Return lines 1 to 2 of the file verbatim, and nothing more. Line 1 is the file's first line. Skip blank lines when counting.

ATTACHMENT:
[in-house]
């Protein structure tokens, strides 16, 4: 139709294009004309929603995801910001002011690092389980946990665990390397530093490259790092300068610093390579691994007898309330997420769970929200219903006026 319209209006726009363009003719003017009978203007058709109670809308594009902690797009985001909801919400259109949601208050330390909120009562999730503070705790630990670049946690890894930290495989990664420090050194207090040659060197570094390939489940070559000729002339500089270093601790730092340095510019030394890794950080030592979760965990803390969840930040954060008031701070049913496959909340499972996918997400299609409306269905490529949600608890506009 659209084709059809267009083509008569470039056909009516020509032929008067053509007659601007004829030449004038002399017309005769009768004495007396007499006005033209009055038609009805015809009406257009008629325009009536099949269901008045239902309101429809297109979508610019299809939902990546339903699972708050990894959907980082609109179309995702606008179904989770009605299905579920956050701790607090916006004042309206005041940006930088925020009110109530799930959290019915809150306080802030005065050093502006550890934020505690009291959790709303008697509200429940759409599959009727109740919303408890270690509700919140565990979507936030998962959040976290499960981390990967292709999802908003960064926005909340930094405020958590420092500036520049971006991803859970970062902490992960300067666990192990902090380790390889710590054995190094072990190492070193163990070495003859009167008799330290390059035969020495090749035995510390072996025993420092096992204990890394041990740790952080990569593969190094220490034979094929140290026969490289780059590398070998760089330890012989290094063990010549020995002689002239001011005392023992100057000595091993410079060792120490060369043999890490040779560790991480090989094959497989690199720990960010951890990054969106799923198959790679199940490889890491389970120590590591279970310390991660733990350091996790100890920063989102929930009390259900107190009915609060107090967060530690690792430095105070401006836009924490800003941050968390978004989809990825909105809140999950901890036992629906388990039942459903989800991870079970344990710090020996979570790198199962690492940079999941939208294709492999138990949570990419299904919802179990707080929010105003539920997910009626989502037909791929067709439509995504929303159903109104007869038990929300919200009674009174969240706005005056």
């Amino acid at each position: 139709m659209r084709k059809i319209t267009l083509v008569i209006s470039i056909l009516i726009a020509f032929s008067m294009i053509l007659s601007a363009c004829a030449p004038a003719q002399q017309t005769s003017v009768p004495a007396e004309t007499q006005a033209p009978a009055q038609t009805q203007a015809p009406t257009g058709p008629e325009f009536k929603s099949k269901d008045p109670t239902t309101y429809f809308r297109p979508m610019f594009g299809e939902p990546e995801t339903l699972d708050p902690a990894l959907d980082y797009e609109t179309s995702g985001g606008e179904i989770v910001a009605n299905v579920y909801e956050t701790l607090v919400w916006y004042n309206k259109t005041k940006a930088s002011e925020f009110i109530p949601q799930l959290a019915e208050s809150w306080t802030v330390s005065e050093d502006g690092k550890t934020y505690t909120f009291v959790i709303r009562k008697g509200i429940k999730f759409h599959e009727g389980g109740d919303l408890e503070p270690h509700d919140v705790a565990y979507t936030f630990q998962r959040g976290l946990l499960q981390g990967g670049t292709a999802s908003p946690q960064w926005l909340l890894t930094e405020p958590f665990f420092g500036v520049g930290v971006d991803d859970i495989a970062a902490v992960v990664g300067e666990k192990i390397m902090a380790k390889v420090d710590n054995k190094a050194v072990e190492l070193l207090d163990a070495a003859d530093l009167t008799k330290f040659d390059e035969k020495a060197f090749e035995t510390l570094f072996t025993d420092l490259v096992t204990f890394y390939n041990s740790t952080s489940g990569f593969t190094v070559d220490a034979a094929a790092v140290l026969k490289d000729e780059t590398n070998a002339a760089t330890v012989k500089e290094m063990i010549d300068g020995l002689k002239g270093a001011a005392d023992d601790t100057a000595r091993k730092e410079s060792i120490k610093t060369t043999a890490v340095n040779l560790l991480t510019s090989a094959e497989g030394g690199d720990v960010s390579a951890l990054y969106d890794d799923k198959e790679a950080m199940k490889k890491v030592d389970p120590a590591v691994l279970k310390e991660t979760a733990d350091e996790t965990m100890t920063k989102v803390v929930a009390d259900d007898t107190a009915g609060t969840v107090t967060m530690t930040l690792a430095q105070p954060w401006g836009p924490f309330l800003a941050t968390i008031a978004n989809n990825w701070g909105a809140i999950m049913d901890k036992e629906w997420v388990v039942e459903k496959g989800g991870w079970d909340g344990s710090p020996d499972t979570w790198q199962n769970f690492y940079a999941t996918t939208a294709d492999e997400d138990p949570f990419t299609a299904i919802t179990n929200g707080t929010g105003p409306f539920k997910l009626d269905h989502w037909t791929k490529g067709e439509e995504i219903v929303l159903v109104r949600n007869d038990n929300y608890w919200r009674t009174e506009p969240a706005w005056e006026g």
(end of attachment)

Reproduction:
[in-house]
């Protein structure tokens, strides 16, 4: 139709294009004309929603995801910001002011690092389980946990665990390397530093490259790092300068610093390579691994007898309330997420769970929200219903006026 319209209006726009363009003719003017009978203007058709109670809308594009902690797009985001909801919400259109949601208050330390909120009562999730503070705790630990670049946690890894930290495989990664420090050194207090040659060197570094390939489940070559000729002339500089270093601790730092340095510019030394890794950080030592979760965990803390969840930040954060008031701070049913496959909340499972996918997400299609409306269905490529949600608890506009 659209084709059809267009083509008569470039056909009516020509032929008067053509007659601007004829030449004038002399017309005769009768004495007396007499006005033209009055038609009805015809009406257009008629325009009536099949269901008045239902309101429809297109979508610019299809939902990546339903699972708050990894959907980082609109179309995702606008179904989770009605299905579920956050701790607090916006004042309206005041940006930088925020009110109530799930959290019915809150306080802030005065050093502006550890934020505690009291959790709303008697509200429940759409599959009727109740919303408890270690509700919140565990979507936030998962959040976290499960981390990967292709999802908003960064926005909340930094405020958590420092500036520049971006991803859970970062902490992960300067666990192990902090380790390889710590054995190094072990190492070193163990070495003859009167008799330290390059035969020495090749035995510390072996025993420092096992204990890394041990740790952080990569593969190094220490034979094929140290026969490289780059590398070998760089330890012989290094063990010549020995002689002239001011005392023992100057000595091993410079060792120490060369043999890490040779560790991480090989094959497989690199720990960010951890990054969106799923198959790679199940490889890491389970120590590591279970310390991660733990350091996790100890920063989102929930009390259900107190009915609060107090967060530690690792430095105070401006836009924490800003941050968390978004989809990825909105809140999950901890036992629906388990039942459903989800991870079970344990710090020996979570790198199962690492940079999941939208294709492999138990949570990419299904919802179990707080929010105003539920997910009626989502037909791929067709439509995504929303159903109104007869038990929300919200009674009174969240706005005056």